Case study:Varieties of us: a case study in boundary and landscape in Aotearoapurchase PDF
Authors: Paul Woodruffe And Ian Henderson
Landscape Architecture,site analysis, drawing,multi-disciplinary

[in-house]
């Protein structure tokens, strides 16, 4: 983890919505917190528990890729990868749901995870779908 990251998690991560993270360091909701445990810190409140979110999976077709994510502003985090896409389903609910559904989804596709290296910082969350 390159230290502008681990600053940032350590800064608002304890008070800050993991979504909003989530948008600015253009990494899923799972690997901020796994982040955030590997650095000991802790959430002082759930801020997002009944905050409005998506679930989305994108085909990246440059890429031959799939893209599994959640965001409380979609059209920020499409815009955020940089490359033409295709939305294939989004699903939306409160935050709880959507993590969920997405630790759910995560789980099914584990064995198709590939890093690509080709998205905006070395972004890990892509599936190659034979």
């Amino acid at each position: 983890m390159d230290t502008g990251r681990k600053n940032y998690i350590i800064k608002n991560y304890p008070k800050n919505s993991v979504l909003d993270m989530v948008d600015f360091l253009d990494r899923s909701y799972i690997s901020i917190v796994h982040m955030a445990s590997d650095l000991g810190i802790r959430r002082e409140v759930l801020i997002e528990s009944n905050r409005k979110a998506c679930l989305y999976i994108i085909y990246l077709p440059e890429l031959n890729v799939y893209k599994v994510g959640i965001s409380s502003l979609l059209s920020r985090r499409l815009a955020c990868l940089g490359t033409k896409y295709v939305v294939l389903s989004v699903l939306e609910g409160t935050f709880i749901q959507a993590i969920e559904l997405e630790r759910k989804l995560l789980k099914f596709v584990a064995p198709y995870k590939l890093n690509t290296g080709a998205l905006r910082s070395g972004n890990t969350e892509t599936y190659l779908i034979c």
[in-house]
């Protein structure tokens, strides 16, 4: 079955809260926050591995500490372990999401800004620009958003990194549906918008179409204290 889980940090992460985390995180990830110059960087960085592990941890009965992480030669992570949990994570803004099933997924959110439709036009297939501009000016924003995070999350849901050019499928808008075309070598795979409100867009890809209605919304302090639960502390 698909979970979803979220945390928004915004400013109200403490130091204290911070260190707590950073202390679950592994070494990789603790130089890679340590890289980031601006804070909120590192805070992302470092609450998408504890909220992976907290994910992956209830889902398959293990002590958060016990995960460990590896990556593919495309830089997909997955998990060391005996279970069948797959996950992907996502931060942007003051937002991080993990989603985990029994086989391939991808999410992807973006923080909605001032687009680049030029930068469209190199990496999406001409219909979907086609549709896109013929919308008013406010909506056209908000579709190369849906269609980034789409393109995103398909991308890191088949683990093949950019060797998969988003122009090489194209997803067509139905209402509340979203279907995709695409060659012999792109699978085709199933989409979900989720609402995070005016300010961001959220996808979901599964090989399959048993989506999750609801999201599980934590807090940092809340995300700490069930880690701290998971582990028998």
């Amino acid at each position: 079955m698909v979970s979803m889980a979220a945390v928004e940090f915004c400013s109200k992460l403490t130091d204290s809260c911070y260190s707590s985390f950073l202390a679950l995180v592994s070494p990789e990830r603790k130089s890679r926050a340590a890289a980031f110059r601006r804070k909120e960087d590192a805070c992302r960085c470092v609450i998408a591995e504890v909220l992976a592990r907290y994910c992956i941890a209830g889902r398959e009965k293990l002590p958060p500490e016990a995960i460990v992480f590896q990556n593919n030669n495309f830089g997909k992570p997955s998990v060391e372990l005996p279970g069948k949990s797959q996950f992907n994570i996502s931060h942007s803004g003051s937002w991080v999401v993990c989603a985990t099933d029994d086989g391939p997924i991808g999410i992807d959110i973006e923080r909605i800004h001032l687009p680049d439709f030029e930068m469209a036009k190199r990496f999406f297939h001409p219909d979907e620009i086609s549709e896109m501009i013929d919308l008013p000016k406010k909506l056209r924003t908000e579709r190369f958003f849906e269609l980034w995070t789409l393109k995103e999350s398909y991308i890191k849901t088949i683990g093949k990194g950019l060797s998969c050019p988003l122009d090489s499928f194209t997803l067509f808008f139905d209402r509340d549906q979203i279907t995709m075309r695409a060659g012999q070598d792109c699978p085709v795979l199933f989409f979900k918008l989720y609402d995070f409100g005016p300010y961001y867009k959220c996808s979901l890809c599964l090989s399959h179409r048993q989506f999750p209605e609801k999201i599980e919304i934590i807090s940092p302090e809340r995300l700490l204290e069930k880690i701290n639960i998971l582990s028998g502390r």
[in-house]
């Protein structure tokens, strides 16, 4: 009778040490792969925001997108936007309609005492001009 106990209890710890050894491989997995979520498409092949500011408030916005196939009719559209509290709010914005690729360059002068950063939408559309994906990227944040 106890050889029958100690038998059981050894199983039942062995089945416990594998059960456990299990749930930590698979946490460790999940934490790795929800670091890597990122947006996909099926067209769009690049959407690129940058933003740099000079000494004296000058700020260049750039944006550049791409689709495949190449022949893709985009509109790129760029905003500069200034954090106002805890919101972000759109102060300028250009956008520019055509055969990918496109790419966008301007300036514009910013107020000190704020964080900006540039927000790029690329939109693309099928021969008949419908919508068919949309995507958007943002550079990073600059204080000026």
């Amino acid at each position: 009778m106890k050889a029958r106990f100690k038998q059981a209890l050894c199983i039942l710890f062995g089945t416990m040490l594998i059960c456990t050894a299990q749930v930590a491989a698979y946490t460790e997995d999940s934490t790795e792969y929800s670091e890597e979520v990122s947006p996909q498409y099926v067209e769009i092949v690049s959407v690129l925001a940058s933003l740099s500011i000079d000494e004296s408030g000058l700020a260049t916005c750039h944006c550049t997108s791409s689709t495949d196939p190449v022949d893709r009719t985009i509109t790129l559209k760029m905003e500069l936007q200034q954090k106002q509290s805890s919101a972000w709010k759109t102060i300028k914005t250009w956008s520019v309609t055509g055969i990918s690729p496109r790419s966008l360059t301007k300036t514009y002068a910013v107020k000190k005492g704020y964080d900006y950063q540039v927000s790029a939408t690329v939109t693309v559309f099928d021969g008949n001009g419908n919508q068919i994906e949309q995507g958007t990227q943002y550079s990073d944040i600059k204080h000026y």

This project is a case study in the use of collaborative multi-disciplinary methodology to explore the nature of boundary within a suburban coastal site in New Zealand. The chosen site includes historic Maori settlement, private residences and public parkland. The concept of land ownership in New Zealand, especially the contrasting cultural attitudes of the indigenous people the Maori, and the European colonisers regarding territorial claim is frequently discussed, and there is a constant challenging of normative postcolonial concepts of ownership and boundary. The objective of this project was to contribute to and extend this discourse on ownership and occupation. This was undertaken by using a study of public/private boundary conditions through a series of paintings and drawings sourced from the observations and experiences of multiple site visits. The images are supported and placed into context by mapping, photography and publication design and through this process four categories of boundary type were identified within the site. The results of the study demonstrate a capability for art to not only challenge existing notions of land demarcation and categorization, but to also identify varieties of approach to the concept of boundary. The methodology was also found to be useful in revealing the subtle cues and possibilities that exist for design within everyday experiences of privacy, ownership and occupation within a landscape. The relevance of the study’s conclusions is to the role of fine art in conducting site analysis of disputed and/or neglected sites, and in challenging normative approaches to mapping and boundary design analysis regarding public and private space.